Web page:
When my editor asked me to write an article on email, my first reaction was to mimic a sound I used to hear on Sesame Street. Come on now; what can be written about email that hasn't already been said? What can children and grandparents both do at the drop of a hat? What easier way is there to share a joke or comment on the latest goings-on? What more efficient and flexible monitoring and report tool does there exist for the system administrator?
However, back in my early years I was confused to no end by all those terms that I had to know stone cold. Obscure combinations of letters and numbers had to be memorized. There's so much out there on email that one could spend a good chunk of his inheritance exploring the technology.
Tools of the Trade
Tricks of the Trade
In the beginning, there was the word and the word was email.
Email's mode of transmission is based on 7-bit ASCII. In other words, early Internet communication was only 128 characters — specifically numbers and letters — that we use in English. Hence no Icelandic, Chinese, Hebrew or Greek, to name a few languages. Also, there were no pictures, or sound clips. The only messages sent were English text.
The mid-1990's was a time of evolution. The ordinary person discovered the Internet and the Internet discovered a new purpose. The first RFCs (Requests For Comments) were coming out, describing a standard for email transmissions of images, sounds, and binaries that would overcome the 7-bit ASCII limitations that had been adopted all those years before. MIME or Multipurpose Internet Mail Extensions, was a new standard meant to succeed the patchwork of binary-to-ASCII solutions.
There are two major divisions of email clients, graphical and console.
Graphical clients are best used when the content, be it text or multi-media, is processed by a person, and human factor plays an important function in both as the sender and receiver of the communication.
Console clients do the same thing as their graphical counterparts, but there is less multimedia support. A console client's great strength is its economical usage of machine resources; it lends itself well to scripting.
Typically there are four links in the email chain:
Composition with a mail user agent (MUA), such as Mozilla. Creating an email is a painless procedure with most programs. It's simply a matter of filling in the blanks.
• The address to which to send the message.
• The subject matter.
• The message, which can include all manner of information including text, sound, and graphics.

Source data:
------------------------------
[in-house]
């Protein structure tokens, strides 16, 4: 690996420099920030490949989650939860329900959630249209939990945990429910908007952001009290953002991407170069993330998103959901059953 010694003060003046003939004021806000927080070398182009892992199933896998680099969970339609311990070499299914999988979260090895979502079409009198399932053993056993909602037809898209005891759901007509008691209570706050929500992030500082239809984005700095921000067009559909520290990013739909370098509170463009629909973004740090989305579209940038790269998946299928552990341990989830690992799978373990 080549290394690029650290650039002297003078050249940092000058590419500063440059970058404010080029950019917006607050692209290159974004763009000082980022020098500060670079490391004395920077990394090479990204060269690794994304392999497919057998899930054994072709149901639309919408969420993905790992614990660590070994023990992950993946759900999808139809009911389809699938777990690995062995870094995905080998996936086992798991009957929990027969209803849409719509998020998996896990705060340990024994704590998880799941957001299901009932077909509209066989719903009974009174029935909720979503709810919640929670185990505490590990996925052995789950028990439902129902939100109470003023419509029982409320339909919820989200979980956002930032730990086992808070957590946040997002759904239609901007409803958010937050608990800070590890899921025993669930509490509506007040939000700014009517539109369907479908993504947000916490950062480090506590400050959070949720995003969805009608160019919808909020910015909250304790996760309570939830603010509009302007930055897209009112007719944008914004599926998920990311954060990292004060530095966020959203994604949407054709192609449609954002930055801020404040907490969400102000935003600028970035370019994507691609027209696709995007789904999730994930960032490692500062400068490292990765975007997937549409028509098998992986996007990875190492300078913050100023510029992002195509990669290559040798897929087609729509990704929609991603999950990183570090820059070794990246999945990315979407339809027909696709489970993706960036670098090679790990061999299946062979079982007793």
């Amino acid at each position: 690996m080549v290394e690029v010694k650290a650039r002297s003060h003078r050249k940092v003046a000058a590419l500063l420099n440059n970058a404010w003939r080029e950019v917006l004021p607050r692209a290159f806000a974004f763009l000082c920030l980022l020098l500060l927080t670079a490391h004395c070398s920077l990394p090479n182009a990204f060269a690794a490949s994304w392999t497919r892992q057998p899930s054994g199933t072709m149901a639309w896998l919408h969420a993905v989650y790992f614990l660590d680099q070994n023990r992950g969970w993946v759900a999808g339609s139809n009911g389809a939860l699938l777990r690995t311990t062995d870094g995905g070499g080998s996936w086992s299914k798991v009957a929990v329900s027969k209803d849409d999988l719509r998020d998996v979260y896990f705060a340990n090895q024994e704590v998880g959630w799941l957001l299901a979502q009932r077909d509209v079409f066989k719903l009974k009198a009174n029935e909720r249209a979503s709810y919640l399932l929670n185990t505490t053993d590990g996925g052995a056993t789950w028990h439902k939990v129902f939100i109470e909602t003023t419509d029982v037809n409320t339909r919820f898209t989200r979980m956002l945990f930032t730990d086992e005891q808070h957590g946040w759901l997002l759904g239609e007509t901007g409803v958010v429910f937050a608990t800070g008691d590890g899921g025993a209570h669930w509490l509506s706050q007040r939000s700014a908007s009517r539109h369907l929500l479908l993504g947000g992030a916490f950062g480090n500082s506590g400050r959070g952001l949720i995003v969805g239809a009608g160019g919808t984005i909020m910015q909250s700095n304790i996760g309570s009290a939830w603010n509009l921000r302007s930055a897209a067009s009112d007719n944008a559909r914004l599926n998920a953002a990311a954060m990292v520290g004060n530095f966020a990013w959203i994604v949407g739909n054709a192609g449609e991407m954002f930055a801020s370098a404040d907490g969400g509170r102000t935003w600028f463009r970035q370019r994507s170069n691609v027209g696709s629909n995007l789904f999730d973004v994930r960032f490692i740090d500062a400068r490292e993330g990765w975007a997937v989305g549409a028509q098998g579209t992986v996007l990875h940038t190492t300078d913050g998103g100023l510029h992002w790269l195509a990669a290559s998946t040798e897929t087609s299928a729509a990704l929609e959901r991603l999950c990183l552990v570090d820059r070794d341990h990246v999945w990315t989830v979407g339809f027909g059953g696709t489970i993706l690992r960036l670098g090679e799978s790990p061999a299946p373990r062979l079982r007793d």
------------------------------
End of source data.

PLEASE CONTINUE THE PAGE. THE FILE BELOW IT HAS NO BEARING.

• The return address, your email address.
Delivering the message using a message transfer agent (MTA);
sendmail is a good example. Configuring the MTA is normally a one-time issue that happens
when using the email client for the first time.
Storing a message destined for a recipient -- the POP (Post Office Protocol) server accesses the message delivered by the MTA. Small ISPs and office intranets often have the same server running both the POP and SMTP (Simple Mail Transfer Protocol) servers. Larger organizations separate the duties, normally for a combination of performance and security reasons.
Message retrieval, once again using the ubiquitous mail user agent.
There are two competing protocols used:
POP3 (Post Office Protocol version 3)is the most common. A client logs in and is able to download the message, with the option of removing it from the server.
IMAP (Internet Message Access Protocol) is best used in an organization where control of the email itself becomes a corporate issue. The email can be accessed from anywhere, but it stays on one machine. IMAP has additional features over POP in that it is capable of doing keyword searching.
Back in those early days, the easiest way for people to learn to email was to associate specific actions with real-world equivalents. Take, for example, the addressing of an email:
Hence the terms subject, to, cc (carbon copy), and bcc (blind or blank carbon copy). For those people who were born after the invention of electricity, carbon copy refers to a special composite of paper and ink that when pressed hard by a writing implement, such as a pen, it would produce a number of copies of the same information on several layers of paper. That's how Bill Gates signed his first contract with IBM.
I had a student from the old Soviet Union. She was quite bright; in her
homeland she used to program directly into machine language, and I do mean
0s. Her father-in-law was one of the moon
drivers for the Luna moon
missions. Another interesting habit of hers was to email her husband by
telnet session into both the SMTP and POP servers.
SMTP and POP3 are among a number of protocols that use a pseudo-English language. The original intention was to allow anybody to interface with a server directly and carry out a communication session — to send and receive email.
Just for the fun of it, I replicated what she did in a
telnet session on my
Here's a subset of SMTP:
||Initiate communication with SMTP server|
||Specify who is sending the email|
||Specify who is to receive the email|
||Specify data of the email (any number of lines)|
||A period alone specifies the end of the email|
||Close the connection|
Here's a sample SMTP session from my own machine. After I've connected, all of the SMTP server's responses start with numeric codes.